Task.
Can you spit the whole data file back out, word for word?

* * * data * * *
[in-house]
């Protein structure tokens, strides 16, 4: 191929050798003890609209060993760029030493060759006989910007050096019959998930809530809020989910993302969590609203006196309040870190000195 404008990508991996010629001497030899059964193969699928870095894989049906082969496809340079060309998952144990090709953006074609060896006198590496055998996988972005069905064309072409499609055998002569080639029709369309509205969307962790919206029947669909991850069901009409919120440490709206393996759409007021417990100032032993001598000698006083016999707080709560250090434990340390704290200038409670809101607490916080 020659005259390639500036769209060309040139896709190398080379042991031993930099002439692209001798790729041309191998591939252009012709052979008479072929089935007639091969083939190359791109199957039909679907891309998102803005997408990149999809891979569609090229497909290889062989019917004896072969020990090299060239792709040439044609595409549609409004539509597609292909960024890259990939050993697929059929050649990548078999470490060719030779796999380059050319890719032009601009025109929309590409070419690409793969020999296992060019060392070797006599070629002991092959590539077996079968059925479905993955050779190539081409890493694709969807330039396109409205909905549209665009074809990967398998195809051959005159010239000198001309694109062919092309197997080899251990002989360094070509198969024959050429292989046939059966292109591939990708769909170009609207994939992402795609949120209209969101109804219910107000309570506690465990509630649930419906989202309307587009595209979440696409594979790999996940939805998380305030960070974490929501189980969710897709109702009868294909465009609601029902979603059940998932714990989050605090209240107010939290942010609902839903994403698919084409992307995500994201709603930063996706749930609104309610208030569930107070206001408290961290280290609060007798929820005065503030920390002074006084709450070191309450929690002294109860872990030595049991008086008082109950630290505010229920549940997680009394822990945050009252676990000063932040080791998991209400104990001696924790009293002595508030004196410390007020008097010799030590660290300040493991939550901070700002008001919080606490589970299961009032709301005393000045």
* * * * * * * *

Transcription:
[in-house]
């Protein structure tokens, strides 16, 4: 191929050798003890609209060993760029030493060759006989910007050096019959998930809530809020989910993302969590609203006196309040870190000195 404008990508991996010629001497030899059964193969699928870095894989049906082969496809340079060309998952144990090709953006074609060896006198590496055998996988972005069905064309072409499609055998002569080639029709369309509205969307962790919206029947669909991850069901009409919120440490709206393996759409007021417990100032032993001598000698006083016999707080709560250090434990340390704290200038409670809101607490916080 020659005259390639500036769209060309040139896709190398080379042991031993930099002439692209001798790729041309191998591939252009012709052979008479072929089935007639091969083939190359791109199957039909679907891309998102803005997408990149999809891979569609090229497909290889062989019917004896072969020990090299060239792709040439044609595409549609409004539509597609292909960024890259990939050993697929059929050649990548078999470490060719030779796999380059050319890719032009601009025109929309590409070419690409793969020999296992060019060392070797006599070629002991092959590539077996079968059925479905993955050779190539081409890493694709969807330039396109409205909905549209665009074809990967398998195809051959005159010239000198001309694109062919092309197997080899251990002989360094070509198969024959050429292989046939059966292109591939990708769909170009609207994939992402795609949120209209969101109804219910107000309570506690465990509630649930419906989202309307587009595209979440696409594979790999996940939805998380305030960070974490929501189980969710897709109702009868294909465009609601029902979603059940998932714990989050605090209240107010939290942010609902839903994403698919084409992307995500994201709603930063996706749930609104309610208030569930107070206001408290961290280290609060007798929820005065503030920390002074006084709450070191309450929690002294109860872990030595049991008086008082109950630290505010229920549940997680009394822990945050009252676990000063932040080791998991209400104990001696924790009293002595508030004196410390007020008097010799030590660290300040493991939550901070700002008001919080606490589970299961009032709301005393000045």